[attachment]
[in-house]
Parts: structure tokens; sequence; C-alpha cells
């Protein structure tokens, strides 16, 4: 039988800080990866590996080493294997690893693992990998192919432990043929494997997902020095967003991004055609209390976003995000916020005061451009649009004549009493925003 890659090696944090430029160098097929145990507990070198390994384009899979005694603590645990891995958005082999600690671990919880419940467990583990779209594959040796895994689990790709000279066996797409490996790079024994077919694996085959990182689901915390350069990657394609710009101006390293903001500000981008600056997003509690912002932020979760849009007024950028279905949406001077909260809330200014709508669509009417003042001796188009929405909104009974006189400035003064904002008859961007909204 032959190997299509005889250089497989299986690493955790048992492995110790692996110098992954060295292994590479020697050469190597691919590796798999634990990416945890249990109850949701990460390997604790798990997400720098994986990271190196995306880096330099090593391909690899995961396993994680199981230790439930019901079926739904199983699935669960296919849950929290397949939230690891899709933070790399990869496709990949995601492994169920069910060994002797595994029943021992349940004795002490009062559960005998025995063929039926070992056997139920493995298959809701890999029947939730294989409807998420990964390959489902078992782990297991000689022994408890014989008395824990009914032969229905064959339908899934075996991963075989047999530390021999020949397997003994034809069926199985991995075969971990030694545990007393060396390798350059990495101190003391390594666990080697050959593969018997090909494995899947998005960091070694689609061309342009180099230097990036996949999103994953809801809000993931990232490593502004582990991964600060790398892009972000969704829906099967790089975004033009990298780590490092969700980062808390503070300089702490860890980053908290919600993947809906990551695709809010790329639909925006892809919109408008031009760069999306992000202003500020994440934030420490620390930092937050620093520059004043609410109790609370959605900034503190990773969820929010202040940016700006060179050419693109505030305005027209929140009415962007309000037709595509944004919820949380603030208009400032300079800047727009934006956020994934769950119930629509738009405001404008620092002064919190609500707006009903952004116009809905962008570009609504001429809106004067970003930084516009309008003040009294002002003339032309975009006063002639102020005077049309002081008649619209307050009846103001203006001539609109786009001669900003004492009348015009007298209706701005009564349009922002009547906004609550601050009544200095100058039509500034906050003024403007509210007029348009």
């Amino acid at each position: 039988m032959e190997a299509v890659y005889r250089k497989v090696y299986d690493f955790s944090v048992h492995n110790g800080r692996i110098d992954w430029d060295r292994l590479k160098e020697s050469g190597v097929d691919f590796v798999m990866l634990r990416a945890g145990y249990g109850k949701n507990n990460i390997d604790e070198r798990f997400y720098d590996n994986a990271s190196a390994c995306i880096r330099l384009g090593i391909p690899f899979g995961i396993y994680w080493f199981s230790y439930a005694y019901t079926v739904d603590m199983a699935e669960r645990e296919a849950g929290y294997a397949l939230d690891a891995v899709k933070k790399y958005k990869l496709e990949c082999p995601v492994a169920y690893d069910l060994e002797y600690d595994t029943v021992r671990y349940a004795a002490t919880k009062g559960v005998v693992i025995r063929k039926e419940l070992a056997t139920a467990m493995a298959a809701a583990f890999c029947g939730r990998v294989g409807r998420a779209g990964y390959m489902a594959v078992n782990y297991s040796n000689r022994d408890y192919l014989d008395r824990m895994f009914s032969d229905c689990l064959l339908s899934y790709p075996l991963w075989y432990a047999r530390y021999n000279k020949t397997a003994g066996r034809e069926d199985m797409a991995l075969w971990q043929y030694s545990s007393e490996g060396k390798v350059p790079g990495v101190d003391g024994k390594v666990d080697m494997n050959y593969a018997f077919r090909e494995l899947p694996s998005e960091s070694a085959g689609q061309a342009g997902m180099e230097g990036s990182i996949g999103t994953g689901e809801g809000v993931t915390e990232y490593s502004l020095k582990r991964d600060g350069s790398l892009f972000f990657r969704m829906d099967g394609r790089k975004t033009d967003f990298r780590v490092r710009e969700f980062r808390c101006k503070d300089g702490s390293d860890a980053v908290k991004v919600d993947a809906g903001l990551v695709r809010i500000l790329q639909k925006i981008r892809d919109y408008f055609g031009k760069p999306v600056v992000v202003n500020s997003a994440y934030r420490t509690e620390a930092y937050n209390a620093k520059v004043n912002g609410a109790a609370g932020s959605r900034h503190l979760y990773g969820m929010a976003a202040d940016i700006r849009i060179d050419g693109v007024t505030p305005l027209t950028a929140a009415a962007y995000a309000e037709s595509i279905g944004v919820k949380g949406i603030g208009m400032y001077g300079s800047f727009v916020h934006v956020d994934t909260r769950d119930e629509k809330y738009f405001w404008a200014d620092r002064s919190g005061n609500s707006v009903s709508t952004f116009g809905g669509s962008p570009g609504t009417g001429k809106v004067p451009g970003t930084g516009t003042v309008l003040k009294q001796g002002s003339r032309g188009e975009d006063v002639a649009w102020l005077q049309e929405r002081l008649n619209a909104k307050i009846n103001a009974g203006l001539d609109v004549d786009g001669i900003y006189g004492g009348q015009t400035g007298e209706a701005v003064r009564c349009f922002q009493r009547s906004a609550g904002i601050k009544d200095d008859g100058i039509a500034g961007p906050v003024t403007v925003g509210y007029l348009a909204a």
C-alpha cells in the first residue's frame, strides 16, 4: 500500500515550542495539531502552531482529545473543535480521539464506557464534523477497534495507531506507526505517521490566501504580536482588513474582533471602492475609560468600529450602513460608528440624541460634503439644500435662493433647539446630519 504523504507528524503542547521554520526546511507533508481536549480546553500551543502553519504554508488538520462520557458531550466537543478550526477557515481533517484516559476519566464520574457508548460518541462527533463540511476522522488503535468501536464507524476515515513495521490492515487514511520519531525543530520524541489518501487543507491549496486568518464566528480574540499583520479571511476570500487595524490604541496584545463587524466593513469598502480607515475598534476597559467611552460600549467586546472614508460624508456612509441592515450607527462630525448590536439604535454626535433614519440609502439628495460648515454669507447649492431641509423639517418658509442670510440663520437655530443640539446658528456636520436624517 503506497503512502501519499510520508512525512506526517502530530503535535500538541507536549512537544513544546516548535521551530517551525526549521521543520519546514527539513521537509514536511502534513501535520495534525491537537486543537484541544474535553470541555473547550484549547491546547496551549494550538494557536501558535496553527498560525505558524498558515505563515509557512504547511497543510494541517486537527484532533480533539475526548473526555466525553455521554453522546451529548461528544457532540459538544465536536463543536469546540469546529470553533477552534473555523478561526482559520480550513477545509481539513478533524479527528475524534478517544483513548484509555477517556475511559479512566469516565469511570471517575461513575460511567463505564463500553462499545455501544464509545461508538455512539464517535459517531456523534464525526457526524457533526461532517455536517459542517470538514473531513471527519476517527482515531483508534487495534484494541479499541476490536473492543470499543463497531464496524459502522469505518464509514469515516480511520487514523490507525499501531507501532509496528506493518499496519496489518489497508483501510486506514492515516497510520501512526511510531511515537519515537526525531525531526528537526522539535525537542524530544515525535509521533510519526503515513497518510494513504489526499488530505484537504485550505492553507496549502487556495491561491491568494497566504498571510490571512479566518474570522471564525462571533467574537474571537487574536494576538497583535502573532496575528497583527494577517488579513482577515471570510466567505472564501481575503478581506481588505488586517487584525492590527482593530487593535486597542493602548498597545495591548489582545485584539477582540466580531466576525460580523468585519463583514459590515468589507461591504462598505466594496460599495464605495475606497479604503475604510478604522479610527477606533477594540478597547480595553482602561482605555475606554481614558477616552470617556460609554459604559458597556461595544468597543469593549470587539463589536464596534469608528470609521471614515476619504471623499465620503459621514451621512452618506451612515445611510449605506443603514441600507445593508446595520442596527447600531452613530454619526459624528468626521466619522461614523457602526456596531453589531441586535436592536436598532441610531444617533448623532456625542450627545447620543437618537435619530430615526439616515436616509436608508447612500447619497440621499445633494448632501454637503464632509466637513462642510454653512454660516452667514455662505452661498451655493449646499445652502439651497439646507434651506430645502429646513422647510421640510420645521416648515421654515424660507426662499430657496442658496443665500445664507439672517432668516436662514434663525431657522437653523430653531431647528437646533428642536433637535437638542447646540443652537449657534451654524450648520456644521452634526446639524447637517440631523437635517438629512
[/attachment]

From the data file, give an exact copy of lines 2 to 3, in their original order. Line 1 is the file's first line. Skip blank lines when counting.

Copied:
Parts: structure tokens; sequence; C-alpha cells
């Protein structure tokens, strides 16, 4: 039988800080990866590996080493294997690893693992990998192919432990043929494997997902020095967003991004055609209390976003995000916020005061451009649009004549009493925003 890659090696944090430029160098097929145990507990070198390994384009899979005694603590645990891995958005082999600690671990919880419940467990583990779209594959040796895994689990790709000279066996797409490996790079024994077919694996085959990182689901915390350069990657394609710009101006390293903001500000981008600056997003509690912002932020979760849009007024950028279905949406001077909260809330200014709508669509009417003042001796188009929405909104009974006189400035003064904002008859961007909204 032959190997299509005889250089497989299986690493955790048992492995110790692996110098992954060295292994590479020697050469190597691919590796798999634990990416945890249990109850949701990460390997604790798990997400720098994986990271190196995306880096330099090593391909690899995961396993994680199981230790439930019901079926739904199983699935669960296919849950929290397949939230690891899709933070790399990869496709990949995601492994169920069910060994002797595994029943021992349940004795002490009062559960005998025995063929039926070992056997139920493995298959809701890999029947939730294989409807998420990964390959489902078992782990297991000689022994408890014989008395824990009914032969229905064959339908899934075996991963075989047999530390021999020949397997003994034809069926199985991995075969971990030694545990007393060396390798350059990495101190003391390594666990080697050959593969018997090909494995899947998005960091070694689609061309342009180099230097990036996949999103994953809801809000993931990232490593502004582990991964600060790398892009972000969704829906099967790089975004033009990298780590490092969700980062808390503070300089702490860890980053908290919600993947809906990551695709809010790329639909925006892809919109408008031009760069999306992000202003500020994440934030420490620390930092937050620093520059004043609410109790609370959605900034503190990773969820929010202040940016700006060179050419693109505030305005027209929140009415962007309000037709595509944004919820949380603030208009400032300079800047727009934006956020994934769950119930629509738009405001404008620092002064919190609500707006009903952004116009809905962008570009609504001429809106004067970003930084516009309008003040009294002002003339032309975009006063002639102020005077049309002081008649619209307050009846103001203006001539609109786009001669900003004492009348015009007298209706701005009564349009922002009547906004609550601050009544200095100058039509500034906050003024403007509210007029348009």